Author(s): Abdelwahab Meddeb
A remarkable and important contribution to the discussion of the West's relationship with the Islamic world, particularly in the light of the events of last September, and, crucially, by an Arab rather than a Western expert.
Abdelwahab Meddeb's book has been a phenomenal success in France, greeted as a crucial contribution to the debate around the West's relationship with Islam. An 'essay' in the classic sense of the word, in it's brief compass Meddeb analyses Islam's relationship with the modern world and its fatal weakness of fundamentalism. Ranging from Medina at the time of the Prophet Mohammed through the Baghdad of the Abbasids, the impact of the Crusades and the beginnings of wahhabism in the 18th century and from Nietzsche to Goethe and the impact of September 11, Meddeb shows how Islam's tendency towards fundamentalism has been exacerbated by the developments of modernity. Powerfully even-handed, the book identifies both the weaknesses of Islam in relating to modernity, as well as the failings of the West in its dealings with the Islamic world. In all the outpouring of analysis since Sepetmber 11, 2001, this book stands alongside a handful of others as a crucial text in understanding the world in which we now live.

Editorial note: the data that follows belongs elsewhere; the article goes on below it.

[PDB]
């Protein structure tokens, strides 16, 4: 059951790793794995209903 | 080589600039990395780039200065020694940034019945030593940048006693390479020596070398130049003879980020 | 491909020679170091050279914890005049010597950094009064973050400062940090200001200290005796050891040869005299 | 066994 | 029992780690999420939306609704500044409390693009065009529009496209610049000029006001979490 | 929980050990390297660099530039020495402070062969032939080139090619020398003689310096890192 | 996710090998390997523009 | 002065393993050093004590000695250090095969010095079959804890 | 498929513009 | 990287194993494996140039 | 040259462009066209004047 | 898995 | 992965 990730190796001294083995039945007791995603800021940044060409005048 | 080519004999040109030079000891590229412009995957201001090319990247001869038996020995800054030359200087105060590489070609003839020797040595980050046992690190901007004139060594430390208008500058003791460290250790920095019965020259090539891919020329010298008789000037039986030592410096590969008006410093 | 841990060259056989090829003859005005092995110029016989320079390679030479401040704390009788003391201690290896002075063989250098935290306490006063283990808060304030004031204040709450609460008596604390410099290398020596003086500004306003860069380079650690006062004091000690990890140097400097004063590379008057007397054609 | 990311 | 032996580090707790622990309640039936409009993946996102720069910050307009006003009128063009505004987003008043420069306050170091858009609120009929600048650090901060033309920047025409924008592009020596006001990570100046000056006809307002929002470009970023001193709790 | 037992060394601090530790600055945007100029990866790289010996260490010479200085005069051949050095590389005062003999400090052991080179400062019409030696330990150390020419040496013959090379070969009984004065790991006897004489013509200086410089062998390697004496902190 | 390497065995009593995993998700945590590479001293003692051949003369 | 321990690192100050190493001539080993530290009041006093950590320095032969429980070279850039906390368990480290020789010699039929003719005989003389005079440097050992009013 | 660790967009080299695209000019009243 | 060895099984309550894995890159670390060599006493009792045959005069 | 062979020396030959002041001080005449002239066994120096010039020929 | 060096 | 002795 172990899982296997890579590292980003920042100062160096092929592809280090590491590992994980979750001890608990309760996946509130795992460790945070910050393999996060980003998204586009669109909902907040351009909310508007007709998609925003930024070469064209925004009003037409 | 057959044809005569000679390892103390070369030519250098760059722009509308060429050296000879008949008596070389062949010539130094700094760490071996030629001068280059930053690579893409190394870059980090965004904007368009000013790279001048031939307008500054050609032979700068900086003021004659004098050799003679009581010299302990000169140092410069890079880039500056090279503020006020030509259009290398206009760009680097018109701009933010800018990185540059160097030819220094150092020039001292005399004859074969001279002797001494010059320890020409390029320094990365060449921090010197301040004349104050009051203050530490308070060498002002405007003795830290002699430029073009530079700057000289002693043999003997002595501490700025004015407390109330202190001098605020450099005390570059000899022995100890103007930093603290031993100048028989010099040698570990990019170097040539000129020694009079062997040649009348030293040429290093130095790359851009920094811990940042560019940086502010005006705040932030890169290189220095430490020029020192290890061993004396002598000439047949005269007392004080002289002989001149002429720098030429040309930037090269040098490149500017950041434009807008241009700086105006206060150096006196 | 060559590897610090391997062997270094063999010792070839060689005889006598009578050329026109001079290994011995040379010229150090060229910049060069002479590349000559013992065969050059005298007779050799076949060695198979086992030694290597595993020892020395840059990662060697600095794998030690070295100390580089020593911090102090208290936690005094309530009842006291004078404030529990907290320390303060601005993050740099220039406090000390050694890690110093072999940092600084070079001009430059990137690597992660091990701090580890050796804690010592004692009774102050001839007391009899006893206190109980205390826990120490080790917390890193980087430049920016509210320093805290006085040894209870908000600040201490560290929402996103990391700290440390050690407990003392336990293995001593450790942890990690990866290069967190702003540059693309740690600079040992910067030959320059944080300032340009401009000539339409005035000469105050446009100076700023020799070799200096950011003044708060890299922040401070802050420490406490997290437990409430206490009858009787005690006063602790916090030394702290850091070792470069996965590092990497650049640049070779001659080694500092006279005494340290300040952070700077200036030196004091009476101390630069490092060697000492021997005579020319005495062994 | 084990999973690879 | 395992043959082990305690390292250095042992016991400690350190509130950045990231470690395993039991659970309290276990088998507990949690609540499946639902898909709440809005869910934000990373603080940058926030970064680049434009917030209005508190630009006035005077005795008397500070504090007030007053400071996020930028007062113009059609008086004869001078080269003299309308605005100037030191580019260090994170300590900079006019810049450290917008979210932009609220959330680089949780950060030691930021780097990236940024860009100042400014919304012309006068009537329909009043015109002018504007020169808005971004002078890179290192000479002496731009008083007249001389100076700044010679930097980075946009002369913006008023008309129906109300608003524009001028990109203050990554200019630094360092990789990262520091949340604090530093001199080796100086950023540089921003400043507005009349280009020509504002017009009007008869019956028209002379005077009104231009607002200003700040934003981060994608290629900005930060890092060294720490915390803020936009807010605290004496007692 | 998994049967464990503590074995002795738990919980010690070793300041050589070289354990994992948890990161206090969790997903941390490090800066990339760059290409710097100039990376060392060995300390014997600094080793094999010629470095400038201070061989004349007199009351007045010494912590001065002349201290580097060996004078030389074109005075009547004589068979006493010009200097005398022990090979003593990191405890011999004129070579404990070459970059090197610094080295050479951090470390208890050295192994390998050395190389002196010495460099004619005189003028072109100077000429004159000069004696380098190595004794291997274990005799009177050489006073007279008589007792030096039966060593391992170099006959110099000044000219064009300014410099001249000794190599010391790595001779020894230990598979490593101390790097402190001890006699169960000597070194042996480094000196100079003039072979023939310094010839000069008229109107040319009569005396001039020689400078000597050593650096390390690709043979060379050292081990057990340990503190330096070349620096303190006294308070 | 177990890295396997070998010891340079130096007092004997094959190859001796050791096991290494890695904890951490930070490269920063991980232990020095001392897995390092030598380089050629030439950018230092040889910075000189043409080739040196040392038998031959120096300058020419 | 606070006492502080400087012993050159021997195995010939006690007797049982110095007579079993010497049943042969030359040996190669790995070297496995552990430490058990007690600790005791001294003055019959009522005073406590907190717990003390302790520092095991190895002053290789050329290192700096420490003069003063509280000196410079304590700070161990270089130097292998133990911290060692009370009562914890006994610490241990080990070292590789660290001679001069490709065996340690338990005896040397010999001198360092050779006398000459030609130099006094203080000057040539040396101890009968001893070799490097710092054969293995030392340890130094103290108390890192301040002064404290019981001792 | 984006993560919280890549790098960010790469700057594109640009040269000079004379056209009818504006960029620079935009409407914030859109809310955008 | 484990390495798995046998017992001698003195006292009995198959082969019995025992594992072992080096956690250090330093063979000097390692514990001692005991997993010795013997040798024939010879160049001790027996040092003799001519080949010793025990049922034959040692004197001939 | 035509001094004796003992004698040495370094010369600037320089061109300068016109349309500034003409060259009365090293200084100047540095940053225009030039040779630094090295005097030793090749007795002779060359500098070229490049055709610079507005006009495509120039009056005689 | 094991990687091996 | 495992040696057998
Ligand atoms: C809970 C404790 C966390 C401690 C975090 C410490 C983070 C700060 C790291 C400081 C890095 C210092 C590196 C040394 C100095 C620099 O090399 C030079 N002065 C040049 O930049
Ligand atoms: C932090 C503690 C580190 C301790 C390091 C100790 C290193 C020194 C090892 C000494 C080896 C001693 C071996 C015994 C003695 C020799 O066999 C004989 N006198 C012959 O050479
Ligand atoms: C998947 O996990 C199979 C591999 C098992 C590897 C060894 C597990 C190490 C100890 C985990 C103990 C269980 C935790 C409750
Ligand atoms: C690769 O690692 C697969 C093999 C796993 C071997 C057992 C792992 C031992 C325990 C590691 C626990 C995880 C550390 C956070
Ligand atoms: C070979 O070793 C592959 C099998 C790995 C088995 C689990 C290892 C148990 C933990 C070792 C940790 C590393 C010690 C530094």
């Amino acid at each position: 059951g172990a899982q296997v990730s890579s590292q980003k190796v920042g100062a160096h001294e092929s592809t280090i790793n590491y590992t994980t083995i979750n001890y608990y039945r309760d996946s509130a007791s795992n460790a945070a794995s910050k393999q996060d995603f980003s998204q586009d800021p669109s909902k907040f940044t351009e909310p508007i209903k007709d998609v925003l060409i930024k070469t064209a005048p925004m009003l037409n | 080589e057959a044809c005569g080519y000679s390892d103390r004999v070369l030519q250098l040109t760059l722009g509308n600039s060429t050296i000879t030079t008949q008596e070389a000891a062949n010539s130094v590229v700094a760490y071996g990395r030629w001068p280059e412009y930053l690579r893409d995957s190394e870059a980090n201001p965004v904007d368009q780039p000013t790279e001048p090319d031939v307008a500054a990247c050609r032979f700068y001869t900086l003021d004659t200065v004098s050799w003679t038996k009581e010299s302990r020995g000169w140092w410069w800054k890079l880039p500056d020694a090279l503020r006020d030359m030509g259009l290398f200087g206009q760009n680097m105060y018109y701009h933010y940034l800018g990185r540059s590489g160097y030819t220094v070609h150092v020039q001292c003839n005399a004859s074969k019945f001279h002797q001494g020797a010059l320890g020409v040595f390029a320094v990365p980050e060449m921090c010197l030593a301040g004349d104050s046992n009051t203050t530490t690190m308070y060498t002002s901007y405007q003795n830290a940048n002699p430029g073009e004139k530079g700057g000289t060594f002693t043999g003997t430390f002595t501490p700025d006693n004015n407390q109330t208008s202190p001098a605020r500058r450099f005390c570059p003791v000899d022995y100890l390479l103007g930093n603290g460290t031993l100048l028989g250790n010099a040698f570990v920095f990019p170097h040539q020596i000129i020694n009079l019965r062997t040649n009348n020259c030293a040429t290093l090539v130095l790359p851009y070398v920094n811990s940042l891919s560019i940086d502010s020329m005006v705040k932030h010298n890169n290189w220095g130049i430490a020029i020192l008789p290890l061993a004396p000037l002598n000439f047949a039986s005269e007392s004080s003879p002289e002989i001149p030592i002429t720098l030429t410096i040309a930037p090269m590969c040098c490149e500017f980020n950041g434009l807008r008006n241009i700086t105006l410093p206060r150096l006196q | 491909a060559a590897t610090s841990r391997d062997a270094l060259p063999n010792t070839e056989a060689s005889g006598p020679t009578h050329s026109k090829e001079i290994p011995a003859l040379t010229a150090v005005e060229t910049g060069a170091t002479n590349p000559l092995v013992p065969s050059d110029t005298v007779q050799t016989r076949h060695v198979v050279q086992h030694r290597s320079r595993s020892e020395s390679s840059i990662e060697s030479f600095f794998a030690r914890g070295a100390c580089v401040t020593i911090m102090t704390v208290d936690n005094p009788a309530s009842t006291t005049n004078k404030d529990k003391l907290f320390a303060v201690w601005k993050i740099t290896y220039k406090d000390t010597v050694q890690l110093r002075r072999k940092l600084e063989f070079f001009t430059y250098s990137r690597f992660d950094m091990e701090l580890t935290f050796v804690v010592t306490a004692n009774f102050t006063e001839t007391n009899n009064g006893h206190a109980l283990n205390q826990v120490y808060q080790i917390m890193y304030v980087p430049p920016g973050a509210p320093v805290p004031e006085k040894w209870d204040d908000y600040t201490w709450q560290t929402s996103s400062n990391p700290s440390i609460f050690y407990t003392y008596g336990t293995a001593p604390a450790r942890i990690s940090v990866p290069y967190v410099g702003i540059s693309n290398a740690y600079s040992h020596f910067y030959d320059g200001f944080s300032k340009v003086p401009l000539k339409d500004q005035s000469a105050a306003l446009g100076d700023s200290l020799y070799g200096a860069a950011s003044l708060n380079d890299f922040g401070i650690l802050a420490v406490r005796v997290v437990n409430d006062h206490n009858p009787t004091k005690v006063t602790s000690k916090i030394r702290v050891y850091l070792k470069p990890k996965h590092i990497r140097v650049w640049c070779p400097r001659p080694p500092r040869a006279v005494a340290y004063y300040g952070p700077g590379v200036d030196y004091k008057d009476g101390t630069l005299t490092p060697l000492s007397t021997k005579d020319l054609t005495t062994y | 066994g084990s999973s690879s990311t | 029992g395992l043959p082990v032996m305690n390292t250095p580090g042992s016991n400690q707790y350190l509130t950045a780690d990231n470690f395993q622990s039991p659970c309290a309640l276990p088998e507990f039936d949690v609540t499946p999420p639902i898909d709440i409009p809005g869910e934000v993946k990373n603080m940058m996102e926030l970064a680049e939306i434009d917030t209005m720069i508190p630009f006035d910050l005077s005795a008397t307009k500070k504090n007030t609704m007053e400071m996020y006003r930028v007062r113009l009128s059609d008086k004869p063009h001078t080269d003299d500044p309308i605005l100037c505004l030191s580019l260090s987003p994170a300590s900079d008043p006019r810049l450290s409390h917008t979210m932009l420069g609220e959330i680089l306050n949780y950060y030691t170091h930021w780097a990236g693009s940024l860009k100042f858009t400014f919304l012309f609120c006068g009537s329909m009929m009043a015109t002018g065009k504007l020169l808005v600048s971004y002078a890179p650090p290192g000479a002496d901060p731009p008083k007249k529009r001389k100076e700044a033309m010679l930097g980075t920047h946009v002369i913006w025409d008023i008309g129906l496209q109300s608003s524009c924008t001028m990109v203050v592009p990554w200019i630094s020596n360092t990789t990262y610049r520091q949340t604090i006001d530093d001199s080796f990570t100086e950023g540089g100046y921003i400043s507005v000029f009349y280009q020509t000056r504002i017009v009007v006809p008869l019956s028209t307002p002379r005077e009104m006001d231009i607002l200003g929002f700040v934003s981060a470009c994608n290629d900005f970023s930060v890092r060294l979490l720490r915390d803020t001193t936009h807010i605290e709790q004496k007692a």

A writer, poet and novelist, Meddeb was born in Tunis and now lives in Paris. He teaches comparative literature at the University of Paris X at Nanterre and he has been a visiting professor at Yale University.